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Written by Shirley Rae
(4/12/2008 10:25 p.m.)
in consequence of the missive, Delicacy towards the feelings of others…, penned by Robbin
his comparison of English and French is more to Frank's general behavior in not visiting the Westons, rather than his perception of Frank's view of Mrs. Weston's social position. "Amiable" has roots in French, and while Emma is applying the English meaning to the word, Mr. Knightley seems to be refering to it's French origins and views Frank Churchill's behavior as more French than English. Note the specification of "English delicacy". The negative comparison to the French is appropriate, after all, the French were not very popular in England at this time.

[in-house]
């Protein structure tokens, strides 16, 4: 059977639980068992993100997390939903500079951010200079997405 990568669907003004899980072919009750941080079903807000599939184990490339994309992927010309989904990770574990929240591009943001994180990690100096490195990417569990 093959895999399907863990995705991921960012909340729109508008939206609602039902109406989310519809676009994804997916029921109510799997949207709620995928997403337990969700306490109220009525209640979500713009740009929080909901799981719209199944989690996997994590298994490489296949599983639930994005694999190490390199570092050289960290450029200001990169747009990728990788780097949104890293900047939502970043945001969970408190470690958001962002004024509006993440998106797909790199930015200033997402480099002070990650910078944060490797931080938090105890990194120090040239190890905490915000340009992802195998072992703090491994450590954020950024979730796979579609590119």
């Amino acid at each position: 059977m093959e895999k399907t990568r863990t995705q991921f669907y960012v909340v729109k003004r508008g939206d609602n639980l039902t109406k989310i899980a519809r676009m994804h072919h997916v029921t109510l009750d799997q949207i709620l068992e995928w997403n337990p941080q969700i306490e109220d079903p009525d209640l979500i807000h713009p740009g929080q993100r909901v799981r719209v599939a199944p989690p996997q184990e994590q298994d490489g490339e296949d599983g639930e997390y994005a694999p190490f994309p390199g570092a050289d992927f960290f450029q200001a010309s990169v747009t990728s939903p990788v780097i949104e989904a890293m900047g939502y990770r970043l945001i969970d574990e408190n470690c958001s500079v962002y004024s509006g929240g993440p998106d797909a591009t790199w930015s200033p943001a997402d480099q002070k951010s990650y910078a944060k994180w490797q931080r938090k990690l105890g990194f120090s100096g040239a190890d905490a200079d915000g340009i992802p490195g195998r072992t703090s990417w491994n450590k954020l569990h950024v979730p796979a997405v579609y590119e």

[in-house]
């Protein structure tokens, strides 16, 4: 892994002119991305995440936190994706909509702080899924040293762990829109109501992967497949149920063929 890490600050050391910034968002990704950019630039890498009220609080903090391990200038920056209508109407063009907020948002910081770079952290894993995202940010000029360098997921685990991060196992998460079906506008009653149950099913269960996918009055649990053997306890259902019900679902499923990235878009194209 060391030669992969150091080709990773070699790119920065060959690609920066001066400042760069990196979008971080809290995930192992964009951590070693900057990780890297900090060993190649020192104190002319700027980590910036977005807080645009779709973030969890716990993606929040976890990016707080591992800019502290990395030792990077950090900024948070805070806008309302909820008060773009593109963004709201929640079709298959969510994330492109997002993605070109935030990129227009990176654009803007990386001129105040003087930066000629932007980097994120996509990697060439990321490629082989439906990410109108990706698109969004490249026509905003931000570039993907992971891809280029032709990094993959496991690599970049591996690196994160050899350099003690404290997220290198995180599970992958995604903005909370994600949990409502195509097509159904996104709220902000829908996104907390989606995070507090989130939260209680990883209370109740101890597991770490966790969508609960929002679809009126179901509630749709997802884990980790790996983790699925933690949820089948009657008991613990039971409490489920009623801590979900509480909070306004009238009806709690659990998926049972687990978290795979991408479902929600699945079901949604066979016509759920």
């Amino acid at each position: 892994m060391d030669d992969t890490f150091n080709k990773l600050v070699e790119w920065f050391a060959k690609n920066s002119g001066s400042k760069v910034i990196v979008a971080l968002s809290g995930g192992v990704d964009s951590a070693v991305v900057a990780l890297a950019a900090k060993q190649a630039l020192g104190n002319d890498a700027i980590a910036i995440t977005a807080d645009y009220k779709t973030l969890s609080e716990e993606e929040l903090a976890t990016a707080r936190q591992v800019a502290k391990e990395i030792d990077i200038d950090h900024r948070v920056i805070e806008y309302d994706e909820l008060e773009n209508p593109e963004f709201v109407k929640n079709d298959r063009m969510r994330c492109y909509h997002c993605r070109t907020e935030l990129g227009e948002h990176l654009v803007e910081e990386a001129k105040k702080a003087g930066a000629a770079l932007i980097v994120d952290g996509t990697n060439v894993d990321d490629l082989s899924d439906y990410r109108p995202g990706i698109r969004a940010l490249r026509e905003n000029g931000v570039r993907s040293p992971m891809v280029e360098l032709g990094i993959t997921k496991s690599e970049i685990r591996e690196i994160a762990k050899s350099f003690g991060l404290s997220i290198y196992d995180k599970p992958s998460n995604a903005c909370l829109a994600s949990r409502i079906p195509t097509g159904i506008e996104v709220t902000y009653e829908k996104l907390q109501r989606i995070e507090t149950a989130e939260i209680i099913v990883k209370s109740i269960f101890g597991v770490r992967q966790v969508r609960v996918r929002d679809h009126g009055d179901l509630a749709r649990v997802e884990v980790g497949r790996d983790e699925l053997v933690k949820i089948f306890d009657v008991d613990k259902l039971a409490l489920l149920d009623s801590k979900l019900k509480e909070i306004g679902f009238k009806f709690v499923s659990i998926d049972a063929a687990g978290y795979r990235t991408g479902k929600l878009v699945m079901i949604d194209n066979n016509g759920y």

"No, Emma, your amiable young man can be amiable only in French, not in English. He may be very "amiable," have very good manners, and be very agreeable; but he can have no English delicacy towards the feelings of other people: nothing really amiable about him." (Chapter 18)
I do beg pardon for barging in to an already established Group Read, without proper introduction. I hope you will forgive my lack of propriety. ;D
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